Tag - greenwashing

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When is a “Green” Truth not Actually a Truth at All?
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Flame Retardant Soup
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Greenwashing, Mattresses and Rutabagas

When is a “Green” Truth not Actually a Truth at All?

Given the meteoric increase in the market for green products in virtually every industry, the Federal Trade Commission (FTC) is increasingly examining eco claims for truthfulness. While browsing online or even down a store aisle shows me “greenwashing” is alive and well, some recent settlements between companies and the FTC do demonstrate that companies are gradually being held to a higher level of truth. One interesting guideline issued by the FTC as part of the commission’s Revised Green Guides is the Overstatement of Environmental Attribute. According to the guideline, “an environmental marketing claim should not overstate, directly or by implication, an environmental attribute or benefit. Marketers should not state or imply environmental benefits if the benefits are negligible.” While this may seem an obvious guideline, the rule goes beyond technical truth into implied truth. Look at the example the FTC provides on its website: Example 1: An area rug is labeled “50% more recycled content than before.” The manufacturer increased the[…]

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Flame Retardant Soup

Do you like soup? I do. You can put all kinds of vegetable and spices into soup. When I make soup my kids ask, “What’s in it?” to find out if I’ve added a veggie they’ve identified as one they don’t want.  My youngest has dug in his heels against broccoli and the older one against mushrooms. They ask because they can’t tell if the offending food is in there.  Do I always tell? No. I sometimes sneak those veggies past them. Not too many parents will fault me for my sneakiness. If, however, I was intentionally sneaking really, really unhealthy, even dangerous, ingredients in that soup, opinions would be different. Synthetic fibers are in one way a lot like soup. A manufacturer can put all types of different ingredients in there and the consumer is probably not going to know. Take polyester. There are different formulations for polyester just like there are different ways to make vegetable soup. When[…]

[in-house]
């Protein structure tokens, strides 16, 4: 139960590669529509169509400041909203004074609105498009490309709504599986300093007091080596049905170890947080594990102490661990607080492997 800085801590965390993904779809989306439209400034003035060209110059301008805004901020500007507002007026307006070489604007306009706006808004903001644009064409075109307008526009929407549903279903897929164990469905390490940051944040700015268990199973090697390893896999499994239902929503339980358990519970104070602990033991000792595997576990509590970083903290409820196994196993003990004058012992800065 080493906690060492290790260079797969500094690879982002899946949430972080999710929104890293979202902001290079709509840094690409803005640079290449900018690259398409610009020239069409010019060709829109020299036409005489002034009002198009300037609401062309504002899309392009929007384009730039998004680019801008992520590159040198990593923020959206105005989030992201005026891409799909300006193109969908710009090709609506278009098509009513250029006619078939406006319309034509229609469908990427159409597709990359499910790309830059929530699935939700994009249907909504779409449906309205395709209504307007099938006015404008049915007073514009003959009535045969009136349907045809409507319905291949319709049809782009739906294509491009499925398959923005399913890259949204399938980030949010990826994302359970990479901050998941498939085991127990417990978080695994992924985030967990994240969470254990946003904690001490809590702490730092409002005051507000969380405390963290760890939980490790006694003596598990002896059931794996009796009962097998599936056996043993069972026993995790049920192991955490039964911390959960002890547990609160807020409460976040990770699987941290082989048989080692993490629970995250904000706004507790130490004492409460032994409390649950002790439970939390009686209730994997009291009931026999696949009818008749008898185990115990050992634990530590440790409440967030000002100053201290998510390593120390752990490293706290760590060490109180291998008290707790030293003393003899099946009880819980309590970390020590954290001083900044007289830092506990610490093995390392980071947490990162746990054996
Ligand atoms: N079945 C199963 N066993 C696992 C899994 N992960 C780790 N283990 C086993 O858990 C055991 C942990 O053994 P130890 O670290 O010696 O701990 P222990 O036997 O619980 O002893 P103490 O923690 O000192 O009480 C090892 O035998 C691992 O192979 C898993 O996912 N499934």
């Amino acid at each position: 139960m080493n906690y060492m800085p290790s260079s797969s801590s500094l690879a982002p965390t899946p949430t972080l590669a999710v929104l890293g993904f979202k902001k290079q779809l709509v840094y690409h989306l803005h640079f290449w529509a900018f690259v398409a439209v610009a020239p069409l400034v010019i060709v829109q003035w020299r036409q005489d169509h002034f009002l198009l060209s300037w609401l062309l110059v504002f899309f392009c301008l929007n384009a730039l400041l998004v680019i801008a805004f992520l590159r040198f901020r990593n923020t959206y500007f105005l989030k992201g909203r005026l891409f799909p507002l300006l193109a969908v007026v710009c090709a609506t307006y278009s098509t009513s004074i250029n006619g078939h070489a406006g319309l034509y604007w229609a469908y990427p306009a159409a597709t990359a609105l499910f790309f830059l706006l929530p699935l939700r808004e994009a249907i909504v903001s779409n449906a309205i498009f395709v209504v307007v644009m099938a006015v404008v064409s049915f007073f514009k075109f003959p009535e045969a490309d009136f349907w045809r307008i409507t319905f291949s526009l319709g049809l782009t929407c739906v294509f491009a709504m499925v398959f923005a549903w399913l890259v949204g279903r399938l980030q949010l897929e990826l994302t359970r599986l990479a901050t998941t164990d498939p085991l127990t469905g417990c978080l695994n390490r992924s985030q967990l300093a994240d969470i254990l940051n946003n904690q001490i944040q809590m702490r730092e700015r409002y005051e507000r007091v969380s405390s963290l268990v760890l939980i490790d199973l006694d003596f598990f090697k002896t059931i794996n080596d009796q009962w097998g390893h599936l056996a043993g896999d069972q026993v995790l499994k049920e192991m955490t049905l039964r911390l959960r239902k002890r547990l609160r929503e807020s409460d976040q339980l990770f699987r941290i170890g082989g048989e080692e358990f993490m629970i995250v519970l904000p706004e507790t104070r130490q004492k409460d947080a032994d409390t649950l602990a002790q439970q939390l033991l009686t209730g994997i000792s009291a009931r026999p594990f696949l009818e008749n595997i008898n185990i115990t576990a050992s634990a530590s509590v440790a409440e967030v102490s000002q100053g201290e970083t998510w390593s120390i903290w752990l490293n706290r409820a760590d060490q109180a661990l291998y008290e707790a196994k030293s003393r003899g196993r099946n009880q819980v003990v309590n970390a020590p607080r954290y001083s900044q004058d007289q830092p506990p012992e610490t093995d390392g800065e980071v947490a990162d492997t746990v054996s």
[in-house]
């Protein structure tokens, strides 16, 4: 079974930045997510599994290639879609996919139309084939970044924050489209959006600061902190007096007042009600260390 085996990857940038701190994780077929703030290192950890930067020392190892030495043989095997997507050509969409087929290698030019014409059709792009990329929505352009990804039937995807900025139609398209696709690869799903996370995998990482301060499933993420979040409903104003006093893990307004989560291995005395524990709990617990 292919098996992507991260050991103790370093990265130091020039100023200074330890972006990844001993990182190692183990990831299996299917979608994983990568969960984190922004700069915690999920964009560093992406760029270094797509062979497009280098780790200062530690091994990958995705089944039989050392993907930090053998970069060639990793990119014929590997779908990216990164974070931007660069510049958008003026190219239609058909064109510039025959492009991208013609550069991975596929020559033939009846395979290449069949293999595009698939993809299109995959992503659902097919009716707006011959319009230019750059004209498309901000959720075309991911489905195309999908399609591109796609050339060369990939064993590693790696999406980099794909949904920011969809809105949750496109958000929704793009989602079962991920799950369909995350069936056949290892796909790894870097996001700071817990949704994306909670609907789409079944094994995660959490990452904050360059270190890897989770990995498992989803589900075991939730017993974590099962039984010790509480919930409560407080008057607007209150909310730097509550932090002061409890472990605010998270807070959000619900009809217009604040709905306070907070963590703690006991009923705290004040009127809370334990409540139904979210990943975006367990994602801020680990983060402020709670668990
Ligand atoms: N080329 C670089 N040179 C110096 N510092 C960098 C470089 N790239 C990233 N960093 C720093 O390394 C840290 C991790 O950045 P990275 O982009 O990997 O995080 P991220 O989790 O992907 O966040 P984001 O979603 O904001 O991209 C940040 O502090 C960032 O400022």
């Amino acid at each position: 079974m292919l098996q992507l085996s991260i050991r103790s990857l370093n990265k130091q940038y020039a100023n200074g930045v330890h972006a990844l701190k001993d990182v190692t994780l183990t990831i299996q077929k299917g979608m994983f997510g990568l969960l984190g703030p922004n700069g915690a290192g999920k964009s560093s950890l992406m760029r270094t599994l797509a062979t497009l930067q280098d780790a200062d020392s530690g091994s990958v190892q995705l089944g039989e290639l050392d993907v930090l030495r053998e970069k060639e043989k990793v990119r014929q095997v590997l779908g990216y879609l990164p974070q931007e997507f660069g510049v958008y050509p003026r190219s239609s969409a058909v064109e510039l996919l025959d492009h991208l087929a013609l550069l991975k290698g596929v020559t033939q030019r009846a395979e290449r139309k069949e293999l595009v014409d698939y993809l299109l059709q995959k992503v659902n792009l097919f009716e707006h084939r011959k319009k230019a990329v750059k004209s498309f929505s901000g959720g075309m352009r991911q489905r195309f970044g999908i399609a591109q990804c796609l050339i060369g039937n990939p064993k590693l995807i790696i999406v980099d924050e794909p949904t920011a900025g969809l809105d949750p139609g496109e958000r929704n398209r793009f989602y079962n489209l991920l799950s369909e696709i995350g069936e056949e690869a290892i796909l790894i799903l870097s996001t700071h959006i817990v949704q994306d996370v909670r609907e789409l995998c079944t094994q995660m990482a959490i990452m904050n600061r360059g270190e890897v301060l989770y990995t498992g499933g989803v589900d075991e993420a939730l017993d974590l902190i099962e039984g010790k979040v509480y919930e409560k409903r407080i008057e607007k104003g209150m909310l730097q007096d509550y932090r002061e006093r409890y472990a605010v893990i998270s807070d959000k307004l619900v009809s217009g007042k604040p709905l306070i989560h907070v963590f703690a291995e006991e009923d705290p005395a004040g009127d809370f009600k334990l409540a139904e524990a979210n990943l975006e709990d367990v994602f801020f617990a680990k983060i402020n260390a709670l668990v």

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Greenwashing, Mattresses and Rutabagas

Consumers are hit with “green” claims everywhere.  An organic rutabaga, or a cup of Costa Rican coffee supporting sustainable business practices, or a “natural” face lotion, or a green … fill in the blank. Sometimes the message is sincere.  That rutabaga may have been grown without synthetic fertilizers or pesticides. Sometimes, not.  That “natural” face lotion may be made with synthetics and chemical additives. To be organic, sustainable, green or eco-friendly in any industry (and those labels mean very, very different things to different people) takes commitment, veracity, diligence, and more commitment.  If a company isn’t committed, they may find it easier to market themselves with words to convince you they are “green” (when they really aren’t). Greenwashing, or marketing a product as natural or green when it isn’t, is bothersome to legitimate businesses like ours. Companies, though, have always tried to take sneaky shortcuts. For consumers, however, greenwashing is confusing, obnoxious and frankly unfair. We want to help you better[…]

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